The Exchange

Do We Still Need the Strategic Petroleum Reserve?

The Exchange

By Joel Kurtzman

Everyone knows these are lean times for the government, partly because the economy is not growing fast enough. Faster growth means more revenue from existing taxes. Because of that, every penny counts. That’s why it's time to take another look at a no-longer-needed asset the Federal government is holding in a handful of underground locations: It’s time to sell the Strategic Petroleum Reserve.

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The SPR was created in 1975, by President Gerald Ford in the aftermath of two brutal oil embargos. The embargos created havoc with the economy, and put gasoline into such short supply it had to be rationed. Even then there were long lines just to get to the pump. With the United States running out of oil, it made good sense to set aside that fuel. Today there are about 700 million barrels of oil in the Strategic Oil Reserve, worth about $70 billion.

Since 2005, everything’s changed. The United States is no longer energy scarce, it is energy abundant. Fracking for natural gas and oil has put the United States back into the big leagues of the world’s energy producers. In 2007, the US produced 1.8 million barrels of oil a day, last year the average was 2.3 million barrels of oil a day – and climbing, according to the Energy Information Agency (EIA). And, while oil production is going up, consumption is going down. In 2007, the US consumed 7.5 million barrels of oil a day, last year it consumed just 6.7 million barrels a day, according to the EIA.

On track for energy independence

Because oil production is growing so rapidly, the International Energy Agency (IEA) estimates by 2020, the US will overtake Saudi Arabia as the world’s biggest oil producing country. Further estimates by the IEA, EIA, the National Intelligence Council, Exxon (XOM), and others, say the United States could become energy independent by around 2030. It will also soon have the capacity to be an exporter of natural gas and oil. America’s good-energy fortune does not take into account that the U.S. is also the world’s largest producer of ethanol, and electricity generated by wind and solar.

If this is the case, do we still need to hoard oil?

Selling off the Strategic Petroleum Reserve will push down prices and, as every economist knows, high oil prices act like a tax on growth. According to a 2011 paper by the OECD, “The Effect of Oil Price Hikes on Economic Activity and Inflation,” each $10 increase in the price of oil robs the economy of two-tenths of a percentage point of growth and adds a commensurate amount to inflation. A decade ago, oil sold for $33 a barrel, now it’s roughly $100. Using OECD’s figures, a decade’s worth of high oil prices cost the economy roughly $1.7 trillion in lost growth, while contributing to rising prices. Had that money not gone out of the economy, today’s anemic recovery might have been much more robust.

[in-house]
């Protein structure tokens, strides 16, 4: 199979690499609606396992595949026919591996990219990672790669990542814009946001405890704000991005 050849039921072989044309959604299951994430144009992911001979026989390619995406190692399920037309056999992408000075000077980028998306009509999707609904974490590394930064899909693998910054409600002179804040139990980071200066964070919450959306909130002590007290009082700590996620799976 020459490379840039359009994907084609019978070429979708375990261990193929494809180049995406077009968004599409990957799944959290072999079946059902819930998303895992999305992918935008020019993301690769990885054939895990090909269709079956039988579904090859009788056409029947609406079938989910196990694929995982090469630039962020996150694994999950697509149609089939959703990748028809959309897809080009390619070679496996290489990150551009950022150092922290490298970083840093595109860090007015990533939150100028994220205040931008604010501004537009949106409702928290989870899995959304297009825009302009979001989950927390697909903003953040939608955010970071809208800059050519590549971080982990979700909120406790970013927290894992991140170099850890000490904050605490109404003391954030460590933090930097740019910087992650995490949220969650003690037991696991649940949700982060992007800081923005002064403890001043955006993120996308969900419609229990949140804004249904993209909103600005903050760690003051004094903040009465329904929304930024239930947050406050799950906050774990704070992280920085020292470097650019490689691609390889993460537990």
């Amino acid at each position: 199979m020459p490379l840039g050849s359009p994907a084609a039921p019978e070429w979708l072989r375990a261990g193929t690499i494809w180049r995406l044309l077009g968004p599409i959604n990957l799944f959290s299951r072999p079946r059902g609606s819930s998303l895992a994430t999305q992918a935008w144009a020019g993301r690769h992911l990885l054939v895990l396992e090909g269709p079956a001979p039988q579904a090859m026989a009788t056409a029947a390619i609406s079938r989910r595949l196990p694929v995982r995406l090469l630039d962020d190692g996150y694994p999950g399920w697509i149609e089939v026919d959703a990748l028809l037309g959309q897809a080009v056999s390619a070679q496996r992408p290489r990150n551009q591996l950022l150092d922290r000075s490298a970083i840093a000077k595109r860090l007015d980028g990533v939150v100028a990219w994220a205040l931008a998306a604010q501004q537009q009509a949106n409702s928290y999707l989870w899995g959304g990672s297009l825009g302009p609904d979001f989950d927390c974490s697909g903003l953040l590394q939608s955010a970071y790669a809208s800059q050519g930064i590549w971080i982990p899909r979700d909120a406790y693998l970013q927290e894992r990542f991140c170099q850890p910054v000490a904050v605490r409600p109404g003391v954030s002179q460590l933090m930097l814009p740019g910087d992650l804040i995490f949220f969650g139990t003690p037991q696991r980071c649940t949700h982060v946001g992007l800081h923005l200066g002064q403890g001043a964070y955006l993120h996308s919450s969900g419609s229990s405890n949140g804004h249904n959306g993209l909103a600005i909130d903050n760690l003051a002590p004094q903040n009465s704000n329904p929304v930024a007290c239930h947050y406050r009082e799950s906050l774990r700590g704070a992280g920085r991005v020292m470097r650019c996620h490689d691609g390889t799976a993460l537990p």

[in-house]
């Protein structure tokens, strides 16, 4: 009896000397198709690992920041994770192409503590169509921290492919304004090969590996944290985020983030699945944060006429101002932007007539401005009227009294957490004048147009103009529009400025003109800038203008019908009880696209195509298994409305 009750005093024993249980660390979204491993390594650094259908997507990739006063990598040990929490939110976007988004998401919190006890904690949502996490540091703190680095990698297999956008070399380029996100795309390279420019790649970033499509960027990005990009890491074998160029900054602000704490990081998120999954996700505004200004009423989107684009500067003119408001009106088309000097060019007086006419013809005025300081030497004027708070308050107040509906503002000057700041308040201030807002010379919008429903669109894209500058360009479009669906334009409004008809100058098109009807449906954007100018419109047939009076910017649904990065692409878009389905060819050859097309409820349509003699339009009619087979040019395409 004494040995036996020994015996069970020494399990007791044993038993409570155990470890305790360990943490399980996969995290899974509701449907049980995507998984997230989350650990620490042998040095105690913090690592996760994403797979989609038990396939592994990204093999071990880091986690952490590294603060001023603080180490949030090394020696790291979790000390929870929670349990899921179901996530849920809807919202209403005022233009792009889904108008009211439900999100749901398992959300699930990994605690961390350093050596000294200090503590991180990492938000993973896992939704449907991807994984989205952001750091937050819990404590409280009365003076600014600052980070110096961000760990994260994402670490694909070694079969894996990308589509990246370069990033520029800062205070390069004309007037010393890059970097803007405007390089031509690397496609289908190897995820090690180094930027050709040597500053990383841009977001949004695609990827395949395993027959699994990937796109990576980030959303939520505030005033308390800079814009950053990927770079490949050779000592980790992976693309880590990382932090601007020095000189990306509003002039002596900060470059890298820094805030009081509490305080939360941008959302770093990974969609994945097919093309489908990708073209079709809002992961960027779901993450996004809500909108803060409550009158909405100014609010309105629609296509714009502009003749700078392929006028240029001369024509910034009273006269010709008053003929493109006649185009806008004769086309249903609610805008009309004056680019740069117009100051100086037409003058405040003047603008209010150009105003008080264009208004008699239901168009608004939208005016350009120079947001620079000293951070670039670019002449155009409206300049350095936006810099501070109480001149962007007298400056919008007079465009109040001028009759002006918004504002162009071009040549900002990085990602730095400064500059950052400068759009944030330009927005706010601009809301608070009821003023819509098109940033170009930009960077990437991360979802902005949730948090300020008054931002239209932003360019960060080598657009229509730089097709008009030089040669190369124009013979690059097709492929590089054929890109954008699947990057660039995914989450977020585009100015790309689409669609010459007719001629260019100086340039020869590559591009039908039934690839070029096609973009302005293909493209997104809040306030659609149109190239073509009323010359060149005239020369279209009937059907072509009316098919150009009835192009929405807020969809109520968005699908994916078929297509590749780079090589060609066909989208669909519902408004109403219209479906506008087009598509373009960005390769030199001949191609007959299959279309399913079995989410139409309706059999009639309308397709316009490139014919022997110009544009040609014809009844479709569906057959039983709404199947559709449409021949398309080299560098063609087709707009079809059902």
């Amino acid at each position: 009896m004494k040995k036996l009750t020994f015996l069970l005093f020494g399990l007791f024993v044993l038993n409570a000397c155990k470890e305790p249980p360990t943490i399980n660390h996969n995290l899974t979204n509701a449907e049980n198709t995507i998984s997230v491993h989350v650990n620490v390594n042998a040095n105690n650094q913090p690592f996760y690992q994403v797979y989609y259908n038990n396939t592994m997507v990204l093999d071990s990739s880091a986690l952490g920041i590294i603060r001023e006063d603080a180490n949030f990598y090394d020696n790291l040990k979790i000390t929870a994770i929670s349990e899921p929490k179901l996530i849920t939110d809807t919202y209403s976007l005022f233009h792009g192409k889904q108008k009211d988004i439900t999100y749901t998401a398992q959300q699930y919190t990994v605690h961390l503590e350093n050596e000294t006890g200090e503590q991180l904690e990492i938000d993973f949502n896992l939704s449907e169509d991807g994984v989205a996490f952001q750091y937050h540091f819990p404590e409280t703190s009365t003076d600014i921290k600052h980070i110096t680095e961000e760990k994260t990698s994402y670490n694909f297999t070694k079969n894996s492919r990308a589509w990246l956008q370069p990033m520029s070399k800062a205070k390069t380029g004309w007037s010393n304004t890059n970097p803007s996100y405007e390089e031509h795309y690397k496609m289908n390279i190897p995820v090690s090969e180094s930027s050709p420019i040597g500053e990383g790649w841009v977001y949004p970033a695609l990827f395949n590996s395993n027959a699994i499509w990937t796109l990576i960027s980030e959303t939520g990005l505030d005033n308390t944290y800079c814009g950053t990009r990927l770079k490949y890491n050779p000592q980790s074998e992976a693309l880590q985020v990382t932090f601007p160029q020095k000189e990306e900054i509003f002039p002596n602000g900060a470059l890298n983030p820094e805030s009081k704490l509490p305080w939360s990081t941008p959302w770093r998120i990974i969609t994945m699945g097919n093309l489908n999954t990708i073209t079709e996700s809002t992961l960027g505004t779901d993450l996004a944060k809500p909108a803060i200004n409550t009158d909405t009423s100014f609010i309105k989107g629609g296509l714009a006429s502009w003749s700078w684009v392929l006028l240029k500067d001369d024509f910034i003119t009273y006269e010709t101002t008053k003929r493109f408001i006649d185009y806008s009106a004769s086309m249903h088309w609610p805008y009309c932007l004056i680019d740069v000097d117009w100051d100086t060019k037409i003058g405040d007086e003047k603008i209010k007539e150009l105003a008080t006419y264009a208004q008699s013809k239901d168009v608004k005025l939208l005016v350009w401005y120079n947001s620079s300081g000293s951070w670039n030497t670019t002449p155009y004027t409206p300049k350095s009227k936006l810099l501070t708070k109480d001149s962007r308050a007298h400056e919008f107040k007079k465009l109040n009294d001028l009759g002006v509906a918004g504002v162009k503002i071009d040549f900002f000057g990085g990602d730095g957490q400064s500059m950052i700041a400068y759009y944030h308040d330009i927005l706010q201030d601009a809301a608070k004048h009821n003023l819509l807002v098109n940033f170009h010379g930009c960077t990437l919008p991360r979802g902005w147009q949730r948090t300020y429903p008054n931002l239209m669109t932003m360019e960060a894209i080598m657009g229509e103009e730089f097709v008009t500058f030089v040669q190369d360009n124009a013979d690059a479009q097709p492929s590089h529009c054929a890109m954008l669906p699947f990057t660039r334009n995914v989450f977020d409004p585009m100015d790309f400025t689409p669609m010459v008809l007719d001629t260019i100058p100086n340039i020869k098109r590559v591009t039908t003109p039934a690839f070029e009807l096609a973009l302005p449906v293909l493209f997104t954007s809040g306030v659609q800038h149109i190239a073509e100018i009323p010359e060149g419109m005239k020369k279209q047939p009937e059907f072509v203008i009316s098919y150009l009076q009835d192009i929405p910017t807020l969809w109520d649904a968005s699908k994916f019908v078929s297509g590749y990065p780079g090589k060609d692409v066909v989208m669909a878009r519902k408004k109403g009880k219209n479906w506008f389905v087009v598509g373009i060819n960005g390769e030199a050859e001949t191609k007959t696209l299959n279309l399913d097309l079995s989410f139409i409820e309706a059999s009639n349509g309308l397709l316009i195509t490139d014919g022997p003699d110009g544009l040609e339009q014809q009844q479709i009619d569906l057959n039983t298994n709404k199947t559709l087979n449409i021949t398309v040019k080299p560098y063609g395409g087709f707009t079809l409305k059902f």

An outdated system

In the past, the strategic petroleum reserve functioned as a shock absorber, often in advance of an anticipated event. In January 1991, just before Operation Desert Storm, President George H.W. Bush announced the sale of just 34 million barrels of oil from the reserve. The next day, oil prices fell from $32 a barrel to $21 a barrel, one of the biggest prices decreases ever. Oil prices have fallen each time reserves were sold.

But with today’s energy bonanza from previously inaccessible reserves of oil and natural gas, America’s strategic petroleum reserve is the abundance of energy reserves placed under our feet by nature. According to the Congressional Research Service, the United States has the largest reserves of fossil fuels of any country, with Russia in second place.

If the strategic petroleum reserve was put up for sale all at once it would create havoc in the world’s oil markets and in many of the world’s economies – and then it would be over. But if the contents of the Strategic Petroleum Reserve would be sold over the course of a year on random days, chances are oil prices would stay low for the duration of the sales. And why wouldn’t they? If oil traders knew that on any random day new oil could be sold into the market, they would be a lot less interested in accumulating long positions in crude. The result would be a year’s worth of low oil prices which may be sufficient to give the economy the jolt it needs to get into high gear.

Selling the Strategic Petroleum Reserve would be like giving the economy a twofer: The government would get cash from the sale of the Strategic Petroleum Reserve, and it would also increase tax revenues from higher rates of growth.

But even more importantly, as capacity increases, and America exports some of its bounties of natural gas and oil, there will be a strategic shift away from traditional energy exporters and toward the United States. Rather than being at the mercy of other people’s production decisions, America would have the energy wherewithal to ignore bullying and determine its own future.

As one of the world’s biggest energy producers, and the country with the largest reserves, the Strategic Petroleum Reserve is like wearing a belt with suspenders. We need one, but we don’t need both. Now that fracking and other new technologies have made the United States energy rich, it’s time to change our thinking. It’s time to sell the Strategic Petroleum Reserve.

Joel Kurtzman is Executive Director of the Milken Institute's Senior Fellows Program and the author (forthcoming) of “Unleashing America’s Second Century.”

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